Hate in The Heartland
By Kerry Lobel, executive director, NGLTF
Recently, I traveled the middle of the country to discuss the state of violence directed against gay, lesbian, bisexual and transgendered people in America. These town meetings took me to seven cities in three weeks for a series of forums on hate crimes. From Wichita and Lawrence, Kansas to Nashville, Tennessee to Oklahoma City and Tulsa, Oklahoma to Little Rock, Arkansas and to Detroit, Michigan, dozens of gay, lesbian, bisexual and transgendered activists and our allies gathered to tell stories of hate crimes and stories of survival.
Every town shared similar themes. As gay, lesbian, bisexual, transgendered and questioning youth come to visibility, their school districts have been ill-equipped to counsel them or ensure their safety. As communities become more organized and open, violence is still never far from our lives.
In every town, nearly every participant had been either the victim of a hate crime or knew someone that had. Yet the number of documented hate crimes is woefully low. Police and prosecutors are under trained and community members feel unsafe about reporting hate crimes to them. All too often, victims who spoke at these meetings blamed themselves for the crime or felt that others in our community would judge them for being in the wrong place at the wrong time. Fortunately, community centers, anti-violence projects and other community organizations have stepped up to provide safety education as well as resources to victims of hate crimes.
Hates crime laws provide some of our country's best hopes for coalition building across race, national origin, religion, gender and sexual orientation. Yet, each state on our tour lacked a hate crimes law altogether or one that includes sexual orientation. It is NGLTF's hope that before the year 2000 every state will set public policy that makes it clear that hate crimes will not be tolerated in any city or any state.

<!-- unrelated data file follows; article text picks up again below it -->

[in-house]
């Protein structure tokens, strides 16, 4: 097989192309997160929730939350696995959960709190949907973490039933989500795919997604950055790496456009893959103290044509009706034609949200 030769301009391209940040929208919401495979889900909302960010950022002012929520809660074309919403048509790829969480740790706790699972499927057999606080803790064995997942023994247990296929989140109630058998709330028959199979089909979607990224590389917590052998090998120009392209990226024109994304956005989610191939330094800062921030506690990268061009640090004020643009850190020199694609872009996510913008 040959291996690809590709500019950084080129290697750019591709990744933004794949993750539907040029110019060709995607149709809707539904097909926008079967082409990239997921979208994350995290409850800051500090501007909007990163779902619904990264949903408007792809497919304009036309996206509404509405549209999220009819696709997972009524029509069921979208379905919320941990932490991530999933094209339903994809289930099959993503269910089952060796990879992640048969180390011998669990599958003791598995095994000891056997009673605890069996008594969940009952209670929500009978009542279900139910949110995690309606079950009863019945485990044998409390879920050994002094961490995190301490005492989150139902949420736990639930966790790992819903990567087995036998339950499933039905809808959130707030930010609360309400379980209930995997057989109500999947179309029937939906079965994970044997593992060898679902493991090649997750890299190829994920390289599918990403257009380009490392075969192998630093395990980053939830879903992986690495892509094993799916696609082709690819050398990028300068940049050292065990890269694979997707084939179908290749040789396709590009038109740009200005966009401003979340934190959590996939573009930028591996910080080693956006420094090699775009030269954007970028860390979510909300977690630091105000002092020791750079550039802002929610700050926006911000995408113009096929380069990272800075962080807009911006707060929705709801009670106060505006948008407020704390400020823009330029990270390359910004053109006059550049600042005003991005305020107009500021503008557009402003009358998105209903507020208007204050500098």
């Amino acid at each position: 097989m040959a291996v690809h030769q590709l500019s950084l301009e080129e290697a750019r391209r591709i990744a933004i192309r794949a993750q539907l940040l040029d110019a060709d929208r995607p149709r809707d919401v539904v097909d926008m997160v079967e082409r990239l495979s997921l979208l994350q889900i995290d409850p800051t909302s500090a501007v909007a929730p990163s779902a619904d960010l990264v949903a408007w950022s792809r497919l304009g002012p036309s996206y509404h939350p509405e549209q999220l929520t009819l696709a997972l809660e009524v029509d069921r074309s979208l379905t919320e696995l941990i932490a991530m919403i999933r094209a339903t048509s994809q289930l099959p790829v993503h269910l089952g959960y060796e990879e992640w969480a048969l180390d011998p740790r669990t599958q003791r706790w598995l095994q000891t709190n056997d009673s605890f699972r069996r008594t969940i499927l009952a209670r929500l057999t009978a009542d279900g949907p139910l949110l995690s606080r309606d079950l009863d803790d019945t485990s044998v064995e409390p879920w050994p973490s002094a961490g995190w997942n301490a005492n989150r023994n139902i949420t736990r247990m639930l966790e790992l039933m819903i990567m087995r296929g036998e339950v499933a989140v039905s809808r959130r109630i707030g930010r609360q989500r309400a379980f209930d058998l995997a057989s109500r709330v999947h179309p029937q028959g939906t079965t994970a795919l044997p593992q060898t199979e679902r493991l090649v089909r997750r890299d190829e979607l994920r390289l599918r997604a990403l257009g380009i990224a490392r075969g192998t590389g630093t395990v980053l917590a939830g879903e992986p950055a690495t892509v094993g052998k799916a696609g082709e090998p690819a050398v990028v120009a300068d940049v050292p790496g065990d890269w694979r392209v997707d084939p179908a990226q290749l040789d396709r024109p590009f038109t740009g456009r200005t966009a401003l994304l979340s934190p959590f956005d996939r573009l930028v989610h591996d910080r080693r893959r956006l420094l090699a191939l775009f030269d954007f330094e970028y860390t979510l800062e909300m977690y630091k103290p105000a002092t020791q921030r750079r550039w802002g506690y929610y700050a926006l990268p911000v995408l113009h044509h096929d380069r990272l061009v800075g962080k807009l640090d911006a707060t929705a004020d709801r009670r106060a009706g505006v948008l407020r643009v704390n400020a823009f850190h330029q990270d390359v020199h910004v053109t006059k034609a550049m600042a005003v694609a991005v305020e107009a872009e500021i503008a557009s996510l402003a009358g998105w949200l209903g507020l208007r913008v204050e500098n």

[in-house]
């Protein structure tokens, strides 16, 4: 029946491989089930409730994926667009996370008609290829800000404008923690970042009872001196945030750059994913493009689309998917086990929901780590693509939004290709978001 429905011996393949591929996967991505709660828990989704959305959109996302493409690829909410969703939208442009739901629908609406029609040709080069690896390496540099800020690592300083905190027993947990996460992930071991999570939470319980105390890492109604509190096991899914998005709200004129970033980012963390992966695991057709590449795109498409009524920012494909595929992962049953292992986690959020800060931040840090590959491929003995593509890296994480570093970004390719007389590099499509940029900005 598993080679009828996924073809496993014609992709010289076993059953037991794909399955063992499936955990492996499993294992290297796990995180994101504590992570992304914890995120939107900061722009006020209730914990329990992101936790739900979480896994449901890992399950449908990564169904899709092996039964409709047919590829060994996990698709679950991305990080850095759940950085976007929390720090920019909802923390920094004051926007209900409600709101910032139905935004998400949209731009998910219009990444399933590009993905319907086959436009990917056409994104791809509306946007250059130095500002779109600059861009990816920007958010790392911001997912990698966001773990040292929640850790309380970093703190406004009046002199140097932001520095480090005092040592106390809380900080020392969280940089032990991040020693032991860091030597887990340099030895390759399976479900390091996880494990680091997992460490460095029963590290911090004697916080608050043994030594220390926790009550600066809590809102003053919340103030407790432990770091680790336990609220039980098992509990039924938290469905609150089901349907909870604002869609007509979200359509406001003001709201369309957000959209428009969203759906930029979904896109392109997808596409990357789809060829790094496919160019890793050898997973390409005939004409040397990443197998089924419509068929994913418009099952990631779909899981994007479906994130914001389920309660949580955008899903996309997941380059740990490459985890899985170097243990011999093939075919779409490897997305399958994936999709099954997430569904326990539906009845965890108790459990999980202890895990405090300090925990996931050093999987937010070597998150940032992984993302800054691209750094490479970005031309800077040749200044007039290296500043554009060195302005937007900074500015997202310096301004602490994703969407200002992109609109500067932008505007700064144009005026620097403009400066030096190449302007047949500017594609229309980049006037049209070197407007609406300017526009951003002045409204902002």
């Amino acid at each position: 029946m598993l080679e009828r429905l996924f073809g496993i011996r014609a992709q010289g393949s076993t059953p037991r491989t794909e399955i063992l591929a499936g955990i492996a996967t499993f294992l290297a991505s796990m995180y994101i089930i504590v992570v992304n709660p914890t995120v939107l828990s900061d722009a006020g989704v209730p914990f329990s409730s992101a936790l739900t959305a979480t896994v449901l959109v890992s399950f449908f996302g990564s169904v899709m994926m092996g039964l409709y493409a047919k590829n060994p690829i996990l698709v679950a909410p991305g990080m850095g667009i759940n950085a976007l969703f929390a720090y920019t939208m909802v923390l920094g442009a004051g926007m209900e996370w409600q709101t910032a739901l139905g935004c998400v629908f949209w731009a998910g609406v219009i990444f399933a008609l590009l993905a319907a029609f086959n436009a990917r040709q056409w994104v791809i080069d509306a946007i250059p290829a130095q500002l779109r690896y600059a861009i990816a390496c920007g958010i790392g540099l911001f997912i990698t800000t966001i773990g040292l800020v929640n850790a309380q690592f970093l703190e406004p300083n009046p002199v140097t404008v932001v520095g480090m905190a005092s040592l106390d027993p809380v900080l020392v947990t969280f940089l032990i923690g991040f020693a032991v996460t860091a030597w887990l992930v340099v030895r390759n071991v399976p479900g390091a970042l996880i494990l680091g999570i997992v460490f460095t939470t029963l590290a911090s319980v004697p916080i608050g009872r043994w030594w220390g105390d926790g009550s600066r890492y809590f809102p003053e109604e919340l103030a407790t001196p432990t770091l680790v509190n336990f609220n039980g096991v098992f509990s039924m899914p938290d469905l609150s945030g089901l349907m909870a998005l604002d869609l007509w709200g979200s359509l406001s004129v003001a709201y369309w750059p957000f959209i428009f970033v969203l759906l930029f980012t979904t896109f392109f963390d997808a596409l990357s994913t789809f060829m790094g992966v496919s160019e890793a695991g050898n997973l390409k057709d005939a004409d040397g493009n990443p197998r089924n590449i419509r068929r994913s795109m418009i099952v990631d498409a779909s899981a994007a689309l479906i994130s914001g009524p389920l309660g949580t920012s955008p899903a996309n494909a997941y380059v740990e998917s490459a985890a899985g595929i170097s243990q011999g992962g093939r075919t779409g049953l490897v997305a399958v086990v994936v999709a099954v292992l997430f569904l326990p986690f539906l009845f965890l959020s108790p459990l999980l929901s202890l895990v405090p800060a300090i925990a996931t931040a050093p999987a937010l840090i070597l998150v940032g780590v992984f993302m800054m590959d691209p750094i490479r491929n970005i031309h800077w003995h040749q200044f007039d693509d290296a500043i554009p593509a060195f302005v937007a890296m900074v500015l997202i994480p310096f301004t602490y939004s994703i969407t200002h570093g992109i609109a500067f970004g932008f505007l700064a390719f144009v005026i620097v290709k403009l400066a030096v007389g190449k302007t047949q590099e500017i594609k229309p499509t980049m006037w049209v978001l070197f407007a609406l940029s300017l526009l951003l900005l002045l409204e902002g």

Half-way through the trip, I found myself standing on the site of the Oklahoma City bombing. The city-block is leveled now and surrounded by a tall chain link fence. The fence is lined with stuffed animals, poignant notes, and t-shirts and license plates bearing tributes from around the country. It is a monument that pays respect to lives lost as well as one that is filled with hope and courage. What touched me were the oaths, many from children, describing their pledges to work for a better world.
We've each seen the price our society has paid for hatred. And it's time for each of us to commit ourselves to a world that values safety and respects difference. For those in states without any hate crimes laws or laws that do not include sexual orientation, we must work to pass inclusive hate crimes laws. For those in states that have hate crimes laws we must engage in the political process, we must continue to work for change so that these laws remain meaningful.
Eye on Equality is a monthly column that discusses or gives commentary on national and state-level political events or provides a behind-the-scenes look at social movements and trends.